The Presidential Committee on Fiscal Policy and Tax Reforms has proposed reviewing states’ and local governments’ share of the Value Added Tax revenue to 90 per cent , and reducing the Federal Government’s share from 15 to 10 per cent.

The panel also recommended an upward review of the current 7.5 per cent rates charged to customers.

The Chairman of the committee, Taiwo Oyedele, disclosed this at a stakeholder’s exposure and impact assessment session organised to discuss some of the major proposals in the National Tax Policy in Abuja.

The proposals were part of the reforms being introduced to boost the nation’s tax revenue.

“We are proposing that the Federal Government’s portion should be reduced from 15 per cent to 10 per cent. States’ portion will be increased but they would share 90 per cent with local governments,” Oyedele confirmed in a meeting with business owners, industry players and other stakeholders on Monday.

The strategic meeting is a vital aspect of engaging stakeholders, ensuring the successful implementation of tax reform policies devised by the current administration to attain a minimum tax-to-GDP ratio of 18 per cent.

President Bola Tinubu had inaugurated the fiscal policy and tax reforms committee last August to improve the nation’s revenue profile and business environment by eliminating multiple taxes.

VAT is a 7.5 per cent consumption tax administered by the Federal Inland Revenue Service when goods are purchased and services rendered. The final consumer bears the tax burden.

Revenue generated from VAT is usually disbursed to the three tiers of government through the Federation Accounts Allocation Committee at a current formula of 15 per cent for the central government, 50 per cent for states and 35 per cent for local governments.

Checks by our correspondents showed that the government raked in N10.1tn from the collection of Value Added Tax under former President Muhammadu Buhari. 

Despite the huge amount, the government has clamoured for an increase in the rates. The former Minister of Finance, Zainab Ahmed, had advised the current government to increase VAT from the current 7.5 per cent to 10 per cent.

According to the 2024-2026 Medium Term Economic Framework, the government plans to hire more tax agents in five sectors including telecommunications, banks and other financial institutions and companies in the construction, and aviation industry to maximise coverage and collection.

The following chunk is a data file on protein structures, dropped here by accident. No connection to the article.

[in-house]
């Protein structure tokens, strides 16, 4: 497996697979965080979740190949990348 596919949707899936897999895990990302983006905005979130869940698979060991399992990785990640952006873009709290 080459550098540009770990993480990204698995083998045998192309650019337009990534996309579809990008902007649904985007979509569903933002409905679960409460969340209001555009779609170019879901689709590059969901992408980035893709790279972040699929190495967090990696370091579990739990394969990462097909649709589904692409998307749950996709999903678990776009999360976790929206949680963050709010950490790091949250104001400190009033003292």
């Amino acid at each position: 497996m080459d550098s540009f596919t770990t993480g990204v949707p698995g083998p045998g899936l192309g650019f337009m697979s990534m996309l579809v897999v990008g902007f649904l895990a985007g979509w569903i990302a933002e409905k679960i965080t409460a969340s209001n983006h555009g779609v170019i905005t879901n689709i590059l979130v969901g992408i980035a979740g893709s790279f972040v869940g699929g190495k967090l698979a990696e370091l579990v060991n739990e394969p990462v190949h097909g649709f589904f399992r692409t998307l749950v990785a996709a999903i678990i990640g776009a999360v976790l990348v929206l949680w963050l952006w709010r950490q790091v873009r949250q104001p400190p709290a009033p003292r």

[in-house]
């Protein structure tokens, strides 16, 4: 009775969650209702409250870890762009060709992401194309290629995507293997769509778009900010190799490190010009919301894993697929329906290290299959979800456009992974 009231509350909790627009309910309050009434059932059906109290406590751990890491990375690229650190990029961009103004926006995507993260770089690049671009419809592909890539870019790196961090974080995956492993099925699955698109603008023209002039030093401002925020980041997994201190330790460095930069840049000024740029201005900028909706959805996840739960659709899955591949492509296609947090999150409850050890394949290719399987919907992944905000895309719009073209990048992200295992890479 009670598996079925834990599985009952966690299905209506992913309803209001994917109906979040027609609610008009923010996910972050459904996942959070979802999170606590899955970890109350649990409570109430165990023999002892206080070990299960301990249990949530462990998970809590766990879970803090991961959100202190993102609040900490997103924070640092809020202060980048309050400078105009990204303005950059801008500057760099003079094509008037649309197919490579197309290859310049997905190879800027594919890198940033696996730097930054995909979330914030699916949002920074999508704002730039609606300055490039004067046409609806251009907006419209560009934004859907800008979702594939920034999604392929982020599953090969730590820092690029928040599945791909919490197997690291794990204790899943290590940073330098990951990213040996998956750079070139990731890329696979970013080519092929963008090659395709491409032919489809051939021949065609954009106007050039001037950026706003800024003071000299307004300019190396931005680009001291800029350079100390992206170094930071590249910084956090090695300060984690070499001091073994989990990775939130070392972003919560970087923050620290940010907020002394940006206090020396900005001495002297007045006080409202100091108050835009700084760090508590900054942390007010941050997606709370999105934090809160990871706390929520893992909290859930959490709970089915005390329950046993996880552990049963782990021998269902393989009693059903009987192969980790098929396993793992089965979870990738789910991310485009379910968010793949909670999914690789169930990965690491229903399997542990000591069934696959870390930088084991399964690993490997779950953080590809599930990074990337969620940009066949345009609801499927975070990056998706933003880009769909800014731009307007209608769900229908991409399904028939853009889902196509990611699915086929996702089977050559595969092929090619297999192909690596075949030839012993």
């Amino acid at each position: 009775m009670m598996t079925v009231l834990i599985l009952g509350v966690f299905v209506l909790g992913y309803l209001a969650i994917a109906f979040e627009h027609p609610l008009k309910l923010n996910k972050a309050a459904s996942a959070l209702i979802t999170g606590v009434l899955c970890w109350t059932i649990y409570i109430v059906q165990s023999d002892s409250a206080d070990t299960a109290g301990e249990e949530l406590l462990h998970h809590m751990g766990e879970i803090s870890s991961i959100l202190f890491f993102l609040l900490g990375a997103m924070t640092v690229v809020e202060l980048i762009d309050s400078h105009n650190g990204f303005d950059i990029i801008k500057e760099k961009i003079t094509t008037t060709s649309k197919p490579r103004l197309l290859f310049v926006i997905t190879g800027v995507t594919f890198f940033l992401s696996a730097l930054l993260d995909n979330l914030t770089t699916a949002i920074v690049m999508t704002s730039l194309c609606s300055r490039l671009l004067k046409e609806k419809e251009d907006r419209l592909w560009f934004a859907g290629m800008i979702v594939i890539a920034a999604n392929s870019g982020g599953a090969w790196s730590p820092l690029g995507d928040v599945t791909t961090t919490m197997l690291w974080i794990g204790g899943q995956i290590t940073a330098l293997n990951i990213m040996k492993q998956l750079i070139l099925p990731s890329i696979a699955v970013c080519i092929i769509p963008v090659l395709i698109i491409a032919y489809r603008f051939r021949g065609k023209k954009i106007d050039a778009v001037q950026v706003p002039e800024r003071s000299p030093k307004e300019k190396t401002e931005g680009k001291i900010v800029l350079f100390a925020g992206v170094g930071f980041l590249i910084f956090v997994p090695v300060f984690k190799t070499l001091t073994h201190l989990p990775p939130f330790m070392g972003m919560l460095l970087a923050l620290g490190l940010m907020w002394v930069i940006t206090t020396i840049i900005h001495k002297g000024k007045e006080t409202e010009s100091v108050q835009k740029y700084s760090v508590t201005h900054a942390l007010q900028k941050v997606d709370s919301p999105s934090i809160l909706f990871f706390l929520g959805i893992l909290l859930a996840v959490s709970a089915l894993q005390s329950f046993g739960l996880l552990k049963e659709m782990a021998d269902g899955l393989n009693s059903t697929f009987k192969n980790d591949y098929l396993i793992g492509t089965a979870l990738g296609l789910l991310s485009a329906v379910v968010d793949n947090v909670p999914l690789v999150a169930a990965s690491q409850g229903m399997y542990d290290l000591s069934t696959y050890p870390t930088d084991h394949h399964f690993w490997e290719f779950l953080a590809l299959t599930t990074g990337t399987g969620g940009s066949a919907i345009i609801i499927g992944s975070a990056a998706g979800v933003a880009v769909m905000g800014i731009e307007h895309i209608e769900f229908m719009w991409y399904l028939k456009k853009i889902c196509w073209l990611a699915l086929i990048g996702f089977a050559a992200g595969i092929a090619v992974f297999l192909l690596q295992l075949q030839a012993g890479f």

But speaking at the event, Oyedele said the nation could potentially double its VAT revenue within two years if the reforms were approved.

He also emphasised that the committee had collaborated closely with business owners to ensure that measures are in place to prevent any escalation in the cost of their products.

Oyedele said, “The burden of Value Added Tax should be with the ultimate consumer. So we must make it transparent and neutral and this is what over 100 countries where they have VAT are doing. Nigeria’s economy is more than 50 per cent in services and if I just stop at this, many states will be broke because VAT collection will go down by more than 50 per cent and it won’t even fly.

“So we therefore need to adjust the VAT rate upward. We would ensure that it doesn’t affect businesses. The only thing is to look at basic consumption from food, education, medical services and accommodation will carry zero per cent VAT. So for the poor and small businesses, no VAT.

“Then for the rest of us, we will pay a little bit more. We have spoken to businesses about it and they won’t increase the product price. We want to make sure when we do VAT reform, no one will increase the price of commodities. We will work the Mathematic with the private sector.”

According to him, individual states should not be granted sole custodianship of their collections, emphasising that such a scenario will likely result in chaos, citing Brazil as an illustrative example.

The tax expert said, “We are thinking that we should adjust the sharing formula for VAT because it is a tax of the states. In 1986, we had sales tax collected by states. The military came up with VAT in 1993 and stopped sales tax so they said it would collect VAT and return 15 per cent as cost of collection and that is the 15 per cent charged today came about. But we think it is too much”.